As the pandemic enters its most deadly phase in the United States, responses on the right have for the most part also shifted to accommodate what can no longer be denied about its catastrophic effects.
Two weeks ago, New York Times columnist Bret Stephens warned that “overreaction” to the virus through suppression measures might itself destroy the economy and the American political system along with it. The Wall Street Editorial Board negatively juxtaposed public health to market imperatives. That same day the editor of conservative religious magazine First Things, the paleo-right Catholic theologian R.R. Reno, issued a fevered rant against impending shutdowns. “Everything for the sake of physical life? What about justice, beauty, and honor? There are many things more precious than life.” The shutdowns, he said “create a perverse, even demonic atmosphere.” That night, Texas Lieutenant Governor Dan Patrick went on “Tucker Carlson Tonight” to call for a martyrdom of the elderly. By Tuesday, Trump was echoing the growing chorus, saying at his daily press conference that he wanted suppression measures over by Easter, in a strategic appeal to evangelicals in his base.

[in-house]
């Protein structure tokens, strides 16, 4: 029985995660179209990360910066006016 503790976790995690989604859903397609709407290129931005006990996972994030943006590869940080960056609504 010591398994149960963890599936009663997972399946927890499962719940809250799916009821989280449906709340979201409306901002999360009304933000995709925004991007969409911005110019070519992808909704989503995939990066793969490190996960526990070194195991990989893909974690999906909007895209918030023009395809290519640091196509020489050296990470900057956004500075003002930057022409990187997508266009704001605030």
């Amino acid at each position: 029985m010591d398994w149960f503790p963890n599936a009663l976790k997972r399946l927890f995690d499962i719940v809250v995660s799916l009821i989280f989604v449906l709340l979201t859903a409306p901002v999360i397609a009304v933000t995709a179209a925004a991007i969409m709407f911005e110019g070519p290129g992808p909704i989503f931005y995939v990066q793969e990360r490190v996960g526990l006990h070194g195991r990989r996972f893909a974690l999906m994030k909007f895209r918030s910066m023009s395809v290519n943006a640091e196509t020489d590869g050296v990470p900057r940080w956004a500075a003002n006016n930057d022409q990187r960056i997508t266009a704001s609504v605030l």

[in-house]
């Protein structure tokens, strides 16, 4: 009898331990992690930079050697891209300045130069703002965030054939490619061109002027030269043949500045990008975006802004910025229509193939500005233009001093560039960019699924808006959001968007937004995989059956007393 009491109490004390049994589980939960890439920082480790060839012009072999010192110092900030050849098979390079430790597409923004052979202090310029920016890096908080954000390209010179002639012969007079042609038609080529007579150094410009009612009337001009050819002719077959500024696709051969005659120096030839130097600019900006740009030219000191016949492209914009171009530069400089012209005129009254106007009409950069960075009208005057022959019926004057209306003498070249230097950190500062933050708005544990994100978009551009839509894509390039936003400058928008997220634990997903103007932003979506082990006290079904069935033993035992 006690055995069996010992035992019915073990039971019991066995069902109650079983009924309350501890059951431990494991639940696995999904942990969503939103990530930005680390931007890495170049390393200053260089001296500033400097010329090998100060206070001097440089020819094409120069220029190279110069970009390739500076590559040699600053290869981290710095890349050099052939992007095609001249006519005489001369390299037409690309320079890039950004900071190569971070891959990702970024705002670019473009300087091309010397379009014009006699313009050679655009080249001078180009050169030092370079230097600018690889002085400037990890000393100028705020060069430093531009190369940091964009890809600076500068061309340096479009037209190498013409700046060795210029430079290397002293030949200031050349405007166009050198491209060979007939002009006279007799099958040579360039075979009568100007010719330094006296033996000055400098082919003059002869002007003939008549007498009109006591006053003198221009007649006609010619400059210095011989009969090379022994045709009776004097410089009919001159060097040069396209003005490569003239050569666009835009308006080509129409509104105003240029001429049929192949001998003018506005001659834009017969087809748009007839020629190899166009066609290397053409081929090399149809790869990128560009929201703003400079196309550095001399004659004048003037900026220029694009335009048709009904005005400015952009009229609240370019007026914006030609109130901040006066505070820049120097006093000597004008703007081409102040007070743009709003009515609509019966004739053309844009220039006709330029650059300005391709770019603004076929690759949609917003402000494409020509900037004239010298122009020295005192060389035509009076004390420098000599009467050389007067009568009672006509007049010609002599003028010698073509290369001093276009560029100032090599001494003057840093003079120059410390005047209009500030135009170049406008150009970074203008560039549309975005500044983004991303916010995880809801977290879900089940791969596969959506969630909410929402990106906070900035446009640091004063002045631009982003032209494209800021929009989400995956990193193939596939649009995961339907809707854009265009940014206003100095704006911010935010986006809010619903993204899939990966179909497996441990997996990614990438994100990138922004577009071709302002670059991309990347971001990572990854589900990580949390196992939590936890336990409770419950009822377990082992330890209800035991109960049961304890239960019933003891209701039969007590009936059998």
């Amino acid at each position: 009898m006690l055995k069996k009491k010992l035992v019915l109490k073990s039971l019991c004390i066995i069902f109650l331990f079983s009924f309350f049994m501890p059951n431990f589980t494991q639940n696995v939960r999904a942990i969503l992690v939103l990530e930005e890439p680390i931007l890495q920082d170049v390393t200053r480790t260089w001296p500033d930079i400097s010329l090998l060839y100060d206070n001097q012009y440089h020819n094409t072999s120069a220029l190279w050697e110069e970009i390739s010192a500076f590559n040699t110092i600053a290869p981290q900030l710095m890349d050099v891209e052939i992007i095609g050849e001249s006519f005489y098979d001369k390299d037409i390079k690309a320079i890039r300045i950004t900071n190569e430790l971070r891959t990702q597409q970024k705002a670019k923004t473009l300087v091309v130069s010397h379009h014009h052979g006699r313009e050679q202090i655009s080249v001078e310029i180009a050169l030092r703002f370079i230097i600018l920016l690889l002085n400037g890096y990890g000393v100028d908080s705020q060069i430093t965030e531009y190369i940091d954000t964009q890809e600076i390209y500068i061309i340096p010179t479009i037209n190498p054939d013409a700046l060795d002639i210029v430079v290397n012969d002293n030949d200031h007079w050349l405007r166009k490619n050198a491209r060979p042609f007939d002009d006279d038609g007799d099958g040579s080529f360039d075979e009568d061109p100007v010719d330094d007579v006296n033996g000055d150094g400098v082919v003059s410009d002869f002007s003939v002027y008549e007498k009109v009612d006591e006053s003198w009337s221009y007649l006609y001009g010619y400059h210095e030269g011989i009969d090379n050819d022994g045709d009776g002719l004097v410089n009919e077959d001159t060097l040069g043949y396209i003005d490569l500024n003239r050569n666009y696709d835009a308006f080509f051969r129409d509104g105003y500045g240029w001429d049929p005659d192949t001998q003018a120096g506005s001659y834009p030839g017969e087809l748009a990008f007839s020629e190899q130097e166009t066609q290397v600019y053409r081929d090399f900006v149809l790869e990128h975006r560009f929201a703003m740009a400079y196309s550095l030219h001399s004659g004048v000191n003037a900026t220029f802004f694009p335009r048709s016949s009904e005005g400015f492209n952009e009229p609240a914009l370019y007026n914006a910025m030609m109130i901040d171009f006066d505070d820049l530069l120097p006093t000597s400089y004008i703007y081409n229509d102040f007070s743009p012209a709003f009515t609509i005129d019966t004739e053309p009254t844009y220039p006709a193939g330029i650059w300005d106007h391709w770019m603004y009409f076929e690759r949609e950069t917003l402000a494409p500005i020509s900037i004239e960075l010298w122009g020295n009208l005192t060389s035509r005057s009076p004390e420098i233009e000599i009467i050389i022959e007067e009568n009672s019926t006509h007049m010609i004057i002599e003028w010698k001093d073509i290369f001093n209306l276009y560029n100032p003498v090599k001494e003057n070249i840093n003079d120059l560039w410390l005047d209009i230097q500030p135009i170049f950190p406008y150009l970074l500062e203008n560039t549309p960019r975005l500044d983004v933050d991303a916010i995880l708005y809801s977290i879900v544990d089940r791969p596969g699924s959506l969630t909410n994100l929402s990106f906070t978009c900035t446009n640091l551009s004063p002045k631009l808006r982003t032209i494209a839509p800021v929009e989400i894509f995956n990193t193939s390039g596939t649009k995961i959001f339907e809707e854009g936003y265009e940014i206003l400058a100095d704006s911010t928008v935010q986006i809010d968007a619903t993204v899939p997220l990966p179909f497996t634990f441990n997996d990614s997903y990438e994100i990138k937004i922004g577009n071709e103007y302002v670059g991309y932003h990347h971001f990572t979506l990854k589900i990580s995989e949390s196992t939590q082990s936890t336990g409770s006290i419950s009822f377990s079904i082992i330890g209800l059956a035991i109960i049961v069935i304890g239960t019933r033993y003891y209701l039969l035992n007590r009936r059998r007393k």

All that has changed now. While Trump refuses to wear a mask, he has now pivoted to issuing grave warnings about the unfolding calamity, while his Surgeon General calls it Pearl Harbor and 9/11 all rolled into one. A majority of Republicans now support strong quarantine measures. And most evangelical ministers, it turns out, don’t really want to their flocks to be lambs to the slaughter.
There are exceptions here, as Jason Wilson reported in The Guardian yesterday. And on the far-right, militia leader Ammon Bundy is calling to supporters for “physical resistance” against shutdown orders. Like COVID 19 itself, Bundy knows that his movement must continually seek new opportunities to spread to fresh hosts, or risk dying out. And those who still fully deny the advent of the novel coronavirus are increasingly hard to categorize. They range from the Infowars and QAnon faithful to increasingly active conspiracy theorists who appear to be burning down cell towers in the belief that the pandemic is merely a ruse to allow the development of 5G infrastructure.
The main political divide now reflects what was present before the virus made a global appearance: one marked by class, race, and gender. Elites will continue to try to use federal funds to shore up Wall Street, and restrict the kind of funding that would cease to compel frontline workers across the supply chain and in “essential” services to stay on the job – work that is disproportionately done by women and people of color. And as working-class and poor people continue to be the most vulnerable to the virus, we should expect a more intensified surveillance, control, and demonization of bodies marked by race and class.
But the sharpening of this divide may also clarify the terms of struggle on the other side as well, where increasing militancy by frontline workers such as healthcare workers has begun to develop, and new expressions of resistance and demand emerge.